Racingdown a professional ski course was just part of the University of Denver’s 2008Race and Case competition, where six Brigham Young University MBA students earned firstplace in the combined skiing and ethics case event.
“Thesestudents have been wonderful representatives of the Marriott School’scommitment to ethical decision-making in business,” said Craig Merrill, MBAprogram director at the Marriott School of Management. “We are very happyfor their accomplishment, and we’re glad they can also make it down a mountain.”
This year’s Marriott School team was composed of Dan Iverson and Kyle Poll, Layton, Utah; Juan Quilantan, Veracruz,Mexico; Michelle Quinn, New Canaan, Conn.; Heather Tucker, Clarkston,Wash.; and Cale Wester, Eagle, Idaho. Since the competition wasestablished in 2004, Marriott School teams have taken first place twice.
The ski challenge was evaluated by the combined timeof the two fastest women and two fastest men on each team. The BYU students tookfourth place in the ski race, which counted for one-third of the total score.The remaining points were awarded for the case portion of the competition,where the BYU team placed first, beating teams from the University ofCalifornia at Berkley, University of Notre Dame and others.
For this year’s case, the teams theoretically representedSolidarity Fund, a development capital fund that invested in Gildan ActiveWear, a T-shirt manufacturing company located in Montreal. After more than fiveyears of collaboration with Gildan, a television program revealed that workersin the company’s Honduras plant were being exploited and fired for showinginterest in forming unions. When the company denied the accusations and refusedto implement new standards, Solidarity Fund had to choose whether to stay inthe company or sell its 11 percent ownership.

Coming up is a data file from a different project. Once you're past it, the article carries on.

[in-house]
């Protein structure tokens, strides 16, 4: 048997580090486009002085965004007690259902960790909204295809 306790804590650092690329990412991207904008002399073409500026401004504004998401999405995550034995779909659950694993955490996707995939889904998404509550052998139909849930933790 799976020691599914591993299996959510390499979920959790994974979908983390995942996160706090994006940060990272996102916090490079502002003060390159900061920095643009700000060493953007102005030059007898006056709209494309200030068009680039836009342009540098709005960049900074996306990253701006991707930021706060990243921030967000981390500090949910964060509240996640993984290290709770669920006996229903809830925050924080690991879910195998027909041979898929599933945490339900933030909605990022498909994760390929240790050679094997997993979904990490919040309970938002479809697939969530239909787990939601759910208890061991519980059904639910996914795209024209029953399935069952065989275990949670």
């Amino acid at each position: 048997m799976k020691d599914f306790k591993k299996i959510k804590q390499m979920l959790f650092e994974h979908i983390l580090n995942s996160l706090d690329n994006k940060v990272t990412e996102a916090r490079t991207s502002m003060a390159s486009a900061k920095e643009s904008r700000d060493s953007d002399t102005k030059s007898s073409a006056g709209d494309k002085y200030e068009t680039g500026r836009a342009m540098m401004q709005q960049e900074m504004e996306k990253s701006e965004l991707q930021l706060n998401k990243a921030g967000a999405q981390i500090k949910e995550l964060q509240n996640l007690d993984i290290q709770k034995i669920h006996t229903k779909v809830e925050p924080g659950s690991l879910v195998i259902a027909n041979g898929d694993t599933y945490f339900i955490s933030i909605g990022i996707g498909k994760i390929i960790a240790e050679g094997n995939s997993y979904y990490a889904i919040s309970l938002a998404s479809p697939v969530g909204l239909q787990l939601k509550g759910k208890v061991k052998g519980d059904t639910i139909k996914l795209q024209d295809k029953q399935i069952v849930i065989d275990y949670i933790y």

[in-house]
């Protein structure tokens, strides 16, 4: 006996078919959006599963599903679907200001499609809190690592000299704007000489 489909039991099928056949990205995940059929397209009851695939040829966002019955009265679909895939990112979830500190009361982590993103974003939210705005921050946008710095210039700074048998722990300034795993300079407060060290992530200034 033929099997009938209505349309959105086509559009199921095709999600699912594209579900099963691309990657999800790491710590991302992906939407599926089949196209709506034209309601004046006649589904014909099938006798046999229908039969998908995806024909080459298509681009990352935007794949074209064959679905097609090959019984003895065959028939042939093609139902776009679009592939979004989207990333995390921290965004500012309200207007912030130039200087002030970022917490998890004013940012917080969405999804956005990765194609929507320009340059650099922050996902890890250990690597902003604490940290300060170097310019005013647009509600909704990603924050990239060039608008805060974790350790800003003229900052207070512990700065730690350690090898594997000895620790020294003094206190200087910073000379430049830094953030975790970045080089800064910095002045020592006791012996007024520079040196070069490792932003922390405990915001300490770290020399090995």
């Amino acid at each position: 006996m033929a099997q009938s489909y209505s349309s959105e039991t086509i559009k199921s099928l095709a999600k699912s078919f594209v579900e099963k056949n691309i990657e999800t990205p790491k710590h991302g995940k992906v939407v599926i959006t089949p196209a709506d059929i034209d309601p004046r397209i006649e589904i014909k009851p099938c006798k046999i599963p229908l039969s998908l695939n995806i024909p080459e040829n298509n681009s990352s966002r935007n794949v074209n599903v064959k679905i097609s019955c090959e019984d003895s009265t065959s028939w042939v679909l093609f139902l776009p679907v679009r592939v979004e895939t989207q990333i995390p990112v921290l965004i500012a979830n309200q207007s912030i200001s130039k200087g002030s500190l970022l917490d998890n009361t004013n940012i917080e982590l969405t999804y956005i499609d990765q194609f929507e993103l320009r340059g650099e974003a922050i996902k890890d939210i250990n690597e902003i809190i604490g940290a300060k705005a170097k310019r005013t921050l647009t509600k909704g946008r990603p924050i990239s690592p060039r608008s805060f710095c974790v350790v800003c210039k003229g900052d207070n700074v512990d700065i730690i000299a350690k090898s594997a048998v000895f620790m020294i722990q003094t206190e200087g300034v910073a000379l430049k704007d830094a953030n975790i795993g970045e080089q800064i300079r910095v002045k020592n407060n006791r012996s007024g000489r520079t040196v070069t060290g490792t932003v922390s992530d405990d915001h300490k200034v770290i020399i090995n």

“The ethical dilemma was choosing the best option notonly for the fund’s financial future but also for its relationship with thecommunity,” Poll said. “We did not simply want to sell our ownership of the companyto demonstrate our standards for this situation. We felt the business communityneeded to know we left Gildan because of its unethical behavior.”
Even with the team’s chosen strategy to sell Solidarity’sownership of Gildan, the final presentation to the judges became a pivotalfactor in winning the case. As part of the presentation, the team includedshort audio clips in which each of the stakeholders explained their experienceswith Gildan. These included Rosa, a Honduran line worker; Jean, a union workerin Montreal; and Stanley, a Solidarity Fund shareholder.
“We wanted our judges to know the self-interests ofeach of our stakeholders and introduce the reality of their situation,” Tuckersays. “I think doing this not only allowed our knowledge on the subject to comethrough but also our passion to do what was best for everyone involved. Analyzinghow each stakeholder will be affected is an important element of ethical decision-making.”
Writer: Irasema Romero